Another Japanese authored book. There are two more posts on the way. Our book club, Flips Flipping Pages, discussed Japanese literature last March. And we had the liberty to choose any title for as long as it fell under the broad category of Japanese literature. I read 2 books before the discussion, and followed up my JapLit education with 2 more.
Thus far, the one thing I found that all these books had in common is: cats. Cats figure prominently in every piece of Japanese literature I have read. The last one I read, Norwegian Wood, almost did not meet this criteria. Then, near the end a cat named Seagull entered the picture. In A Pale View of Hills, the loathsome creatures play a central role, symbolizing dispensable relationships and responsibilities. People who know me know that I hate cats - the animal as well as the topic. So, let's move on.
I also noticed that Japanese authors like to tell their stories the way they serve their tea. Slowly, lyrically, patiently. Maybe a bit mysteriously. Testing your ability to sit still, an underdeveloped skill in this time when people and events move in the speed of light just to catch up. Storytelling that forces you to slow down, linger, hold your breath, and wait for something to happen. A Pale View of Hills is self-indulgent narration. By that I mean, the author asks you to indulge him, to patiently read through the long meandering thoughts, and you just hope that somehow, somewhere, some time in the novel, there is a point. Halfway through the book, I still had no idea what this was all about. You just simply make a decision to drop the book or just enjoy the narration and hope that it would be worth it.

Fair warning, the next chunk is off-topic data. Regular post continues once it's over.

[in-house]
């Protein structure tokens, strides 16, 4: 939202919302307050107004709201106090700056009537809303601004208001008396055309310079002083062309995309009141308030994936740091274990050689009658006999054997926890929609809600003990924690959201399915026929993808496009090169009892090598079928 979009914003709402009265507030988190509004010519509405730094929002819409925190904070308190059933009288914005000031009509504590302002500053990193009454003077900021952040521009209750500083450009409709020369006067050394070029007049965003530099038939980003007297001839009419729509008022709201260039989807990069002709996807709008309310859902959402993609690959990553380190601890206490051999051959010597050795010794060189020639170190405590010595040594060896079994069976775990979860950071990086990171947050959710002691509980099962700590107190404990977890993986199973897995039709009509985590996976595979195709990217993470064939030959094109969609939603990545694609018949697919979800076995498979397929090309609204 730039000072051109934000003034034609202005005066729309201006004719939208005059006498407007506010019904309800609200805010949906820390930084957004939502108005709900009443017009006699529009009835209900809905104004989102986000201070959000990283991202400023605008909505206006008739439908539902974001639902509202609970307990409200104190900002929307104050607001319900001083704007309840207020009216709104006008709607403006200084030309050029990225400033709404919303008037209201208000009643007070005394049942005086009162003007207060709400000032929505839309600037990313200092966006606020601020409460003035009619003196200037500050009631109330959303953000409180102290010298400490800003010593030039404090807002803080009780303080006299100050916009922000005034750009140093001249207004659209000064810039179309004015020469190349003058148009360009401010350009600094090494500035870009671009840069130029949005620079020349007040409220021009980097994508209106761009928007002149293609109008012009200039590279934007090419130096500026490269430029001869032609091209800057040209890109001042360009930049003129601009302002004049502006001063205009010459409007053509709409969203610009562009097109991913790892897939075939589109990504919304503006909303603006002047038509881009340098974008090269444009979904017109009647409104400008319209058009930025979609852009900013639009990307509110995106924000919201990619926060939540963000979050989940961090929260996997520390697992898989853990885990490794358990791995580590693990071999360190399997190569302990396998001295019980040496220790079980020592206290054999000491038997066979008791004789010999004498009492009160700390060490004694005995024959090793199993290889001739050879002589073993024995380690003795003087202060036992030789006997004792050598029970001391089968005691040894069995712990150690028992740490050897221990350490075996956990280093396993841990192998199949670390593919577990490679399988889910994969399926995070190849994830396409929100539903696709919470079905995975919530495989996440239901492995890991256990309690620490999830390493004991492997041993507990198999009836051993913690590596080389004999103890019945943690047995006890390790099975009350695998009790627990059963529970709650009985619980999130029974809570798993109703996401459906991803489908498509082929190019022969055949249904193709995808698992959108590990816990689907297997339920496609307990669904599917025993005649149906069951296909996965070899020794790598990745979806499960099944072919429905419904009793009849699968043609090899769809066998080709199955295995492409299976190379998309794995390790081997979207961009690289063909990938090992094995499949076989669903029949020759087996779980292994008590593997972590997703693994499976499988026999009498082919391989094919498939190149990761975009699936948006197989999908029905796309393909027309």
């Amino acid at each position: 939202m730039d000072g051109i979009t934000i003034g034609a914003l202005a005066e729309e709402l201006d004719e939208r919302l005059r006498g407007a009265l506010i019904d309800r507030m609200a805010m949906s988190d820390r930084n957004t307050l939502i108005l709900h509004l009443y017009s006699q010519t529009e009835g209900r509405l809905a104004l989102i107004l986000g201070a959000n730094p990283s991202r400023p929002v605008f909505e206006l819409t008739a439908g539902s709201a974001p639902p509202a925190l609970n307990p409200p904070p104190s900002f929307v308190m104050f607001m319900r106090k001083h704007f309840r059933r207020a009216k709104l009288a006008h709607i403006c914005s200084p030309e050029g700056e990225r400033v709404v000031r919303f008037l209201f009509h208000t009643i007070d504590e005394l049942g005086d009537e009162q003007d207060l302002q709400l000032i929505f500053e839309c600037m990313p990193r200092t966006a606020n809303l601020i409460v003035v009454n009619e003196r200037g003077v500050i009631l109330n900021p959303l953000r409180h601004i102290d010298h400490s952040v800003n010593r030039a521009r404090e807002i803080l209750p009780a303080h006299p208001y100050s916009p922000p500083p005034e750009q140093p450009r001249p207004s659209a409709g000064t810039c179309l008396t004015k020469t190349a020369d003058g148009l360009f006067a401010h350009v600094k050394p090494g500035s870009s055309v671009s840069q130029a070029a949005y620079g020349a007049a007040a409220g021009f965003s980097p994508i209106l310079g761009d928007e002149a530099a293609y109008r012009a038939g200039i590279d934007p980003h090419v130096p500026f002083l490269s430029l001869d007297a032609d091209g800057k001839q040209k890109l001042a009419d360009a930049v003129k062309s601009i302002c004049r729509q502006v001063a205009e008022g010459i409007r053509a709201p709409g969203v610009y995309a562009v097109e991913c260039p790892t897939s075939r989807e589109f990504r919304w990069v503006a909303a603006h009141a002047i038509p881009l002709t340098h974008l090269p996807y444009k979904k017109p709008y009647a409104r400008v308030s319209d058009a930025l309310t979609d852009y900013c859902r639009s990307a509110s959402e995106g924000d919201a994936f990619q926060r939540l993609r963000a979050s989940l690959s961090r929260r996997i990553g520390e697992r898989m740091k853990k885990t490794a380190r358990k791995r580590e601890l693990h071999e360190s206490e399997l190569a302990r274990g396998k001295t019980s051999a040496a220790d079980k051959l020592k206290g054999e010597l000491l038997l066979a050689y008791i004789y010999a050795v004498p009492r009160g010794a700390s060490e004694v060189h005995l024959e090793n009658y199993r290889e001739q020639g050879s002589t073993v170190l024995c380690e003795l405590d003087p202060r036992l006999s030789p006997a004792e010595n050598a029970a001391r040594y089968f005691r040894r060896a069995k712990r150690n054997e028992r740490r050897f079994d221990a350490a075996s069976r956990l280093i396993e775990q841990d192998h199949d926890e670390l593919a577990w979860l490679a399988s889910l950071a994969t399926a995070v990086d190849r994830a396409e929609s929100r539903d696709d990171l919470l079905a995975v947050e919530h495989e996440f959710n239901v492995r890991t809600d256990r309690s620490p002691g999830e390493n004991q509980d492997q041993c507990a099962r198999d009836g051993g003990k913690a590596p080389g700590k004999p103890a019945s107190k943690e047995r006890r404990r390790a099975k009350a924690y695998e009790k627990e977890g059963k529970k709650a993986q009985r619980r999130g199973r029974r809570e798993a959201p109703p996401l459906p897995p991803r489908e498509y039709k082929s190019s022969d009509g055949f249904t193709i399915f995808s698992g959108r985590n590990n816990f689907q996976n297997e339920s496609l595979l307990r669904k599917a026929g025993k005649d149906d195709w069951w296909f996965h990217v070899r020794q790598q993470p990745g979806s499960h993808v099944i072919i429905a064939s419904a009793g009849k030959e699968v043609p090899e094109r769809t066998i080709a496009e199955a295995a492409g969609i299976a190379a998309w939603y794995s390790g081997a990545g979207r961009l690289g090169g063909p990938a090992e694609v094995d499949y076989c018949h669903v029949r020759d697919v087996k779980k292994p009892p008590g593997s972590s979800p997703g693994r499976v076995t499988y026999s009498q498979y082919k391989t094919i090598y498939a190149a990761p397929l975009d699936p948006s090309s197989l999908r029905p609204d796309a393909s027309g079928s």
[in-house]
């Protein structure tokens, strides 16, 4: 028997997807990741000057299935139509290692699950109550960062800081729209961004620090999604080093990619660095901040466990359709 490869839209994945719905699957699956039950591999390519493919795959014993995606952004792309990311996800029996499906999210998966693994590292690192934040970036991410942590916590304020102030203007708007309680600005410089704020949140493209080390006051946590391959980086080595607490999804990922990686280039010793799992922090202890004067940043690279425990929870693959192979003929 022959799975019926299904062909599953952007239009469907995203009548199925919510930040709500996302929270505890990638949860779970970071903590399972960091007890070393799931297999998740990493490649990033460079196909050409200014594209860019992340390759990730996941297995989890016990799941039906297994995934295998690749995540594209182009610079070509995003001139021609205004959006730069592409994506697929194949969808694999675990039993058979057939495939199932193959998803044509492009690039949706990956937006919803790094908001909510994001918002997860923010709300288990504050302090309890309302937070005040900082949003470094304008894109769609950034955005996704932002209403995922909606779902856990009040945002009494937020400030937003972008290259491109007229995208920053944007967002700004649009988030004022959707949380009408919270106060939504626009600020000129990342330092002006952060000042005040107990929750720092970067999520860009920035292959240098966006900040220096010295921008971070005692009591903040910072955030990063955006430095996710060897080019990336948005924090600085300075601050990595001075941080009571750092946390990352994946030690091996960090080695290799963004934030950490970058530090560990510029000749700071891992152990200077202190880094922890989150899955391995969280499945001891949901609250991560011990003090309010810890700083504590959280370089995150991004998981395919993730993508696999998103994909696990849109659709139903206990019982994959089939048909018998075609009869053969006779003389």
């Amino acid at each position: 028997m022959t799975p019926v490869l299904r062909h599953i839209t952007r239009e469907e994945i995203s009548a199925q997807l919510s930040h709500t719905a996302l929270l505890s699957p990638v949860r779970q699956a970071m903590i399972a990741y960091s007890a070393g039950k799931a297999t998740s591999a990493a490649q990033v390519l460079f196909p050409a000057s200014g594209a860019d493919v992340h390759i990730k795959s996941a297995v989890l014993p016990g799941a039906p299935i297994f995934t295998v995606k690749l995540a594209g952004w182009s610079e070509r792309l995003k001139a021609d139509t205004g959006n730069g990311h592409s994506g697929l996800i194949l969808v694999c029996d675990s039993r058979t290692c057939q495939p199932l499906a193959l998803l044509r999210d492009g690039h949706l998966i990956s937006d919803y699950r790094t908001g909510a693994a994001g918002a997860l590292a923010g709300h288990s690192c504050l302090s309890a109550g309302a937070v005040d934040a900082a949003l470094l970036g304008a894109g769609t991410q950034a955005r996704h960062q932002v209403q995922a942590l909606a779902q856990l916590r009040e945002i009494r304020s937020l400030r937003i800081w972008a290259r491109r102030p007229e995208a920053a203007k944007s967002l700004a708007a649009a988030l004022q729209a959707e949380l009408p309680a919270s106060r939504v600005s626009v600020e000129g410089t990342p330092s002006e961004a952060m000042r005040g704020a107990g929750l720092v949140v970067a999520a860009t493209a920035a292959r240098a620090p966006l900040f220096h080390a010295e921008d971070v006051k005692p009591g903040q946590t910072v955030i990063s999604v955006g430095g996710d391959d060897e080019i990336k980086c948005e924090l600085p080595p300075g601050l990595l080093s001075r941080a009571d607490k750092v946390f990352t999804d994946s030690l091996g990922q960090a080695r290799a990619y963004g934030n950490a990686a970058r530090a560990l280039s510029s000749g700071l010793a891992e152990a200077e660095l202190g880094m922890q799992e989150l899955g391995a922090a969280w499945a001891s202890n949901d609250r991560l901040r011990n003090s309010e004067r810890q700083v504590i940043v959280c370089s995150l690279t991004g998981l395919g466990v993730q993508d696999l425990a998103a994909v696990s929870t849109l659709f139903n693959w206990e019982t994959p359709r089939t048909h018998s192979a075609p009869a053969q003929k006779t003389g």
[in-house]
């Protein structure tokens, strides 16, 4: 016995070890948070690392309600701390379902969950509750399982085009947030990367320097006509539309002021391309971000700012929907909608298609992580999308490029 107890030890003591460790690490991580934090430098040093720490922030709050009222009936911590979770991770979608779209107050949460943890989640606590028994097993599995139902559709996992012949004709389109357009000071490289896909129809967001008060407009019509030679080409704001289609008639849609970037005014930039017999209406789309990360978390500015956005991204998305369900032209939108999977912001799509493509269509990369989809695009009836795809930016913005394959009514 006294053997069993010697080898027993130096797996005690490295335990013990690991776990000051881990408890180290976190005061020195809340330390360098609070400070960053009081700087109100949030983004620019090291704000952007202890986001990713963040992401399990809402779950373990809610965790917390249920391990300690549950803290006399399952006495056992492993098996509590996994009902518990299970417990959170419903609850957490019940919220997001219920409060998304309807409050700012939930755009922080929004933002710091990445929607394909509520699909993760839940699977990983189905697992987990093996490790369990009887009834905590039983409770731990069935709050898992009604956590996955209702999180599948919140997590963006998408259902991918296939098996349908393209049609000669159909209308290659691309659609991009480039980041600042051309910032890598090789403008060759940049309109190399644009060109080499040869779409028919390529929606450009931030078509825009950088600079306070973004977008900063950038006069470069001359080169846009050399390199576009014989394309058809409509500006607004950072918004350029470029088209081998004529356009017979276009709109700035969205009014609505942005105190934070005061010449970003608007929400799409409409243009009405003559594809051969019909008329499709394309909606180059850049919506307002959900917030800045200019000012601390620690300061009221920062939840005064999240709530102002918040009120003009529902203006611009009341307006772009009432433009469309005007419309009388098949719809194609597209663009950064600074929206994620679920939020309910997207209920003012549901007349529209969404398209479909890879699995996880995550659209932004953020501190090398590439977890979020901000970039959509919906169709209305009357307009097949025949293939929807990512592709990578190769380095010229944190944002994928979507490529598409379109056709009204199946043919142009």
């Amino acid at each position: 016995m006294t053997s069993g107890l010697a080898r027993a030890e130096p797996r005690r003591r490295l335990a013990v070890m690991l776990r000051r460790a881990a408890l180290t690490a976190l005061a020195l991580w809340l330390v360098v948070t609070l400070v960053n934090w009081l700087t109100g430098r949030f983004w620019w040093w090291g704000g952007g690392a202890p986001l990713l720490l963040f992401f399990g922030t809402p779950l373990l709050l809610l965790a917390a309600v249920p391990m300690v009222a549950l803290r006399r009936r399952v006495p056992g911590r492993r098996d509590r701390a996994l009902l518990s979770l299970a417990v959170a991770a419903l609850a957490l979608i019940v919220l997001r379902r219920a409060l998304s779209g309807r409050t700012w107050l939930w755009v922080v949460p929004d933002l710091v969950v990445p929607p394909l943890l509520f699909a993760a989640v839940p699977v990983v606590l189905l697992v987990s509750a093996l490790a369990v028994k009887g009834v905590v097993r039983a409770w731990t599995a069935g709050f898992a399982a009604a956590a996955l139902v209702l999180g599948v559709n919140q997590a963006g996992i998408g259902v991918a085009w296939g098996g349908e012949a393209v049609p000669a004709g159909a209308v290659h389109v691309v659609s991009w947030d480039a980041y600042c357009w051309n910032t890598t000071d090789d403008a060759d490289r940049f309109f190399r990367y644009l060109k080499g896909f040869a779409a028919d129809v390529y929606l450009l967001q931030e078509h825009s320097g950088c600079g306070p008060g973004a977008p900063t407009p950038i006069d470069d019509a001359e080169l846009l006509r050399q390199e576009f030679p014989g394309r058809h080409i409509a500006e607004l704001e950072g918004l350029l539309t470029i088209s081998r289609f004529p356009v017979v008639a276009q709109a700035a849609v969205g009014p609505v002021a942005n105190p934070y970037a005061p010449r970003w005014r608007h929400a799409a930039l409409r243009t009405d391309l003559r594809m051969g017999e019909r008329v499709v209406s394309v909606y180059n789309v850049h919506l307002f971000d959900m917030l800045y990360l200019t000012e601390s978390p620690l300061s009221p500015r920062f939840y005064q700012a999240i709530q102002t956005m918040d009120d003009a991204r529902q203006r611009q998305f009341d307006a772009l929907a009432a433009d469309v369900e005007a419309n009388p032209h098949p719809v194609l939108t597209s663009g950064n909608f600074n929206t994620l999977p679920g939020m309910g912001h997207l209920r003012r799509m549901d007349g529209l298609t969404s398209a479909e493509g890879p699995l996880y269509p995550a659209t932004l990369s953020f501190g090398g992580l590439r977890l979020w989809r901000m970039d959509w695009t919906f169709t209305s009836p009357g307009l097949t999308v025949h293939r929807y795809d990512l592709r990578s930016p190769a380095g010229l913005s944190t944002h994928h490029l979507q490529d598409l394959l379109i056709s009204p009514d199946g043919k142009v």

It's a bit like walking through the forest; trees, shadows, and mist obscure the path, and you're not certain if it's going somewhere...ah wait, I'm doing that right now, am I not? I am waxing Ishiguroesque. Ah, I am so easily influenced by the things I read. Anyway, let's get on with it.
A Pale View of Hills is about Etsuko. Transplanted to London, recent events have made her recall a summer after the war, right back when she was in Japan. She was newly married, pregnant with her first child, and like her fellow Japanese, trying to rebuild a life.
Two sub-plots develop, One concerns her neighbor, Sachiko, a single mother obsessed, but not quite upfront, with the idea of finding greener pastures in another land. Kazuo's Ishiguro's use of dialogue hints without telling that this is a woman you can't trust.
Sachiko's story is interspersed with a seemingly unrelated story -- the conflict between Etsuko's husband and her father in law.
These 2 stories move in parallel lines, and how they come together and affect Etsuko's present eventually emerges at the end in a surprise twist that reveals how her past shaped her present. History repeats itself. The generation gap between Etsuko's husband and his father is echoed in the strained relationship between Etsuko and her daughter, Niki. This time, culture differences, as well as a generation gap, test their kinship.
After all that, yes, there is a point. But you do have to slow down to enjoy the telling. Kazuo's gift for description, characterization, and narration makes the slow meandering journey through the pale hills worth it.